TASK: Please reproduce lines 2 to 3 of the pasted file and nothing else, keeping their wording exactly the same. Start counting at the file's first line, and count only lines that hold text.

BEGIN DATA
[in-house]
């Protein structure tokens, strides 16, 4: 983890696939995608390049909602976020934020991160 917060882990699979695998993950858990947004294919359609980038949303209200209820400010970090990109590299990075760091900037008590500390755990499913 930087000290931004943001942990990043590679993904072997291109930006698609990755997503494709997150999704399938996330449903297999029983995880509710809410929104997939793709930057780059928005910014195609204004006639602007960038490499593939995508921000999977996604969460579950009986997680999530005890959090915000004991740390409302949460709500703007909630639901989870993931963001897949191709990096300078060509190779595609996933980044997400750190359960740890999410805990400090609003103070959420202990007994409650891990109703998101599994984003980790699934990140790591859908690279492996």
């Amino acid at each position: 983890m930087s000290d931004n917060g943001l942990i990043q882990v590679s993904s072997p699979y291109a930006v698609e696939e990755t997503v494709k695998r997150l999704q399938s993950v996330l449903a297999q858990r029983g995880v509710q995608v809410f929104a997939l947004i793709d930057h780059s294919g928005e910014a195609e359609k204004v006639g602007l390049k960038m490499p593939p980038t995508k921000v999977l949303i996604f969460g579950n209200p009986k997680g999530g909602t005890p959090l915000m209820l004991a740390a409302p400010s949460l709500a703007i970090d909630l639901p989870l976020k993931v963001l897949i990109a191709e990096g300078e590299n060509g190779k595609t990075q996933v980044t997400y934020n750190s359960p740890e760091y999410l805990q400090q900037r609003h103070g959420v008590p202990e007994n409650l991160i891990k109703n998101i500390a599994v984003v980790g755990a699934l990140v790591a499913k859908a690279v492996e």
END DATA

């Protein structure tokens, strides 16, 4: 983890696939995608390049909602976020934020991160 917060882990699979695998993950858990947004294919359609980038949303209200209820400010970090990109590299990075760091900037008590500390755990499913 930087000290931004943001942990990043590679993904072997291109930006698609990755997503494709997150999704399938996330449903297999029983995880509710809410929104997939793709930057780059928005910014195609204004006639602007960038490499593939995508921000999977996604969460579950009986997680999530005890959090915000004991740390409302949460709500703007909630639901989870993931963001897949191709990096300078060509190779595609996933980044997400750190359960740890999410805990400090609003103070959420202990007994409650891990109703998101599994984003980790699934990140790591859908690279492996």
């Amino acid at each position: 983890m930087s000290d931004n917060g943001l942990i990043q882990v590679s993904s072997p699979y291109a930006v698609e696939e990755t997503v494709k695998r997150l999704q399938s993950v996330l449903a297999q858990r029983g995880v509710q995608v809410f929104a997939l947004i793709d930057h780059s294919g928005e910014a195609e359609k204004v006639g602007l390049k960038m490499p593939p980038t995508k921000v999977l949303i996604f969460g579950n209200p009986k997680g999530g909602t005890p959090l915000m209820l004991a740390a409302p400010s949460l709500a703007i970090d909630l639901p989870l976020k993931v963001l897949i990109a191709e990096g300078e590299n060509g190779k595609t990075q996933v980044t997400y934020n750190s359960p740890e760091y999410l805990q400090q900037r609003h103070g959420v008590p202990e007994n409650l991160i891990k109703n998101i500390a599994v984003v980790g755990a699934l990140v790591a499913k859908a690279v492996e």